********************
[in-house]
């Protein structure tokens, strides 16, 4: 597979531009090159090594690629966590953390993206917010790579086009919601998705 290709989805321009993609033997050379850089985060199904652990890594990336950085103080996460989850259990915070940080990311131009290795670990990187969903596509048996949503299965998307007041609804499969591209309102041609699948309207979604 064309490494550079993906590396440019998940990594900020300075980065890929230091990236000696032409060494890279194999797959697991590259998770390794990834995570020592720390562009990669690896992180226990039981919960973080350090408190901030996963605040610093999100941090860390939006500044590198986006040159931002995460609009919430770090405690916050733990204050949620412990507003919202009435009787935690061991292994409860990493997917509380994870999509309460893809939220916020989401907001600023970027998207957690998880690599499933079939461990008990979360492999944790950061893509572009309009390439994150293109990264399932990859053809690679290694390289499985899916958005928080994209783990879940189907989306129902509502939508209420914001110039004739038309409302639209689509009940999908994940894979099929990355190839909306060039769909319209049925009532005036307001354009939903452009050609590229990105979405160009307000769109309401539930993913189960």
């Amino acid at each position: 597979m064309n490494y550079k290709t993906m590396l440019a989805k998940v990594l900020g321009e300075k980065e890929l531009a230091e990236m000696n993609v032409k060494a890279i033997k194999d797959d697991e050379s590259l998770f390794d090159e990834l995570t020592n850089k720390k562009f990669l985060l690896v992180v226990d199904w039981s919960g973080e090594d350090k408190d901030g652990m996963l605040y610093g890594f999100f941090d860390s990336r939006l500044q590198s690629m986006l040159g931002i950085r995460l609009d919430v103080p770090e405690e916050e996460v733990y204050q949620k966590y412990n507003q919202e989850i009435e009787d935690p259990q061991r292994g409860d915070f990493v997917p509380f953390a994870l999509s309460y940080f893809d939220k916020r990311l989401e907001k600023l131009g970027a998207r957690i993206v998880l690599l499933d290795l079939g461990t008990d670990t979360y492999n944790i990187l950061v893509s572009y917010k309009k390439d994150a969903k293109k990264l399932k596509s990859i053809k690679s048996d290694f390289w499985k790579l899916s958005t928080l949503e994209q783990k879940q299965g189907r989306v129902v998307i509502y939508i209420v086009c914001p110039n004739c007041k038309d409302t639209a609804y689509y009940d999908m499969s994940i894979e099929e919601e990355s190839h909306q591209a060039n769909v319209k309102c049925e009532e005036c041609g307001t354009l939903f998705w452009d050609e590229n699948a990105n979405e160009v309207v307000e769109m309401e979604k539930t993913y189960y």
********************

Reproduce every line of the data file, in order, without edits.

[in-house]
């Protein structure tokens, strides 16, 4: 597979531009090159090594690629966590953390993206917010790579086009919601998705 290709989805321009993609033997050379850089985060199904652990890594990336950085103080996460989850259990915070940080990311131009290795670990990187969903596509048996949503299965998307007041609804499969591209309102041609699948309207979604 064309490494550079993906590396440019998940990594900020300075980065890929230091990236000696032409060494890279194999797959697991590259998770390794990834995570020592720390562009990669690896992180226990039981919960973080350090408190901030996963605040610093999100941090860390939006500044590198986006040159931002995460609009919430770090405690916050733990204050949620412990507003919202009435009787935690061991292994409860990493997917509380994870999509309460893809939220916020989401907001600023970027998207957690998880690599499933079939461990008990979360492999944790950061893509572009309009390439994150293109990264399932990859053809690679290694390289499985899916958005928080994209783990879940189907989306129902509502939508209420914001110039004739038309409302639209689509009940999908994940894979099929990355190839909306060039769909319209049925009532005036307001354009939903452009050609590229990105979405160009307000769109309401539930993913189960």
């Amino acid at each position: 597979m064309n490494y550079k290709t993906m590396l440019a989805k998940v990594l900020g321009e300075k980065e890929l531009a230091e990236m000696n993609v032409k060494a890279i033997k194999d797959d697991e050379s590259l998770f390794d090159e990834l995570t020592n850089k720390k562009f990669l985060l690896v992180v226990d199904w039981s919960g973080e090594d350090k408190d901030g652990m996963l605040y610093g890594f999100f941090d860390s990336r939006l500044q590198s690629m986006l040159g931002i950085r995460l609009d919430v103080p770090e405690e916050e996460v733990y204050q949620k966590y412990n507003q919202e989850i009435e009787d935690p259990q061991r292994g409860d915070f990493v997917p509380f953390a994870l999509s309460y940080f893809d939220k916020r990311l989401e907001k600023l131009g970027a998207r957690i993206v998880l690599l499933d290795l079939g461990t008990d670990t979360y492999n944790i990187l950061v893509s572009y917010k309009k390439d994150a969903k293109k990264l399932k596509s990859i053809k690679s048996d290694f390289w499985k790579l899916s958005t928080l949503e994209q783990k879940q299965g189907r989306v129902v998307i509502y939508i209420v086009c914001p110039n004739c007041k038309d409302t639209a609804y689509y009940d999908m499969s994940i894979e099929e919601e990355s190839h909306q591209a060039n769909v319209k309102c049925e009532e005036c041609g307001t354009l939903f998705w452009d050609e590229n699948a990105n979405e160009v309207v307000e769109m309401e979604k539930t993913y189960y």